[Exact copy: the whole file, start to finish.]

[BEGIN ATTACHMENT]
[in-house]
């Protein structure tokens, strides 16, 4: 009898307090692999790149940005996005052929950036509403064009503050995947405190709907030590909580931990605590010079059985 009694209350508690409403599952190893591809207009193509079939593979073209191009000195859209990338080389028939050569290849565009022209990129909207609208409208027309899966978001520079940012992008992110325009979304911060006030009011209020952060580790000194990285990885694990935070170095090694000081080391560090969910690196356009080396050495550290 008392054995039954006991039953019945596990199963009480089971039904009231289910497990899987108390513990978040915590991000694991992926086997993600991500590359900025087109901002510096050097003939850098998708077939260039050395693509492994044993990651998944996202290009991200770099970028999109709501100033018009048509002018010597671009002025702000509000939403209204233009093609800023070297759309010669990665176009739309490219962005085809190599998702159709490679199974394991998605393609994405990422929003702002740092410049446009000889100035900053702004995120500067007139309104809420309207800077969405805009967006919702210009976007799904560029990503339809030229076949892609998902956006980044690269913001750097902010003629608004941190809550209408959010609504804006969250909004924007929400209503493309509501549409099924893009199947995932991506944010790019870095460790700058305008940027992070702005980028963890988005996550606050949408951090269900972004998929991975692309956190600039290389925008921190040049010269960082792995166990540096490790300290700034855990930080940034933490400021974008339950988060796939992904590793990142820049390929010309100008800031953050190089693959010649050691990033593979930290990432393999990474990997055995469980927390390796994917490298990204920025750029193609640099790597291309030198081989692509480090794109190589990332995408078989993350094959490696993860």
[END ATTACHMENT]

[in-house]
């Protein structure tokens, strides 16, 4: 009898307090692999790149940005996005052929950036509403064009503050995947405190709907030590909580931990605590010079059985 009694209350508690409403599952190893591809207009193509079939593979073209191009000195859209990338080389028939050569290849565009022209990129909207609208409208027309899966978001520079940012992008992110325009979304911060006030009011209020952060580790000194990285990885694990935070170095090694000081080391560090969910690196356009080396050495550290 008392054995039954006991039953019945596990199963009480089971039904009231289910497990899987108390513990978040915590991000694991992926086997993600991500590359900025087109901002510096050097003939850098998708077939260039050395693509492994044993990651998944996202290009991200770099970028999109709501100033018009048509002018010597671009002025702000509000939403209204233009093609800023070297759309010669990665176009739309490219962005085809190599998702159709490679199974394991998605393609994405990422929003702002740092410049446009000889100035900053702004995120500067007139309104809420309207800077969405805009967006919702210009976007799904560029990503339809030229076949892609998902956006980044690269913001750097902010003629608004941190809550209408959010609504804006969250909004924007929400209503493309509501549409099924893009199947995932991506944010790019870095460790700058305008940027992070702005980028963890988005996550606050949408951090269900972004998929991975692309956190600039290389925008921190040049010269960082792995166990540096490790300290700034855990930080940034933490400021974008339950988060796939992904590793990142820049390929010309100008800031953050190089693959010649050691990033593979930290990432393999990474990997055995469980927390390796994917490298990204920025750029193609640099790597291309030198081989692509480090794109190589990332995408078989993350094959490696993860």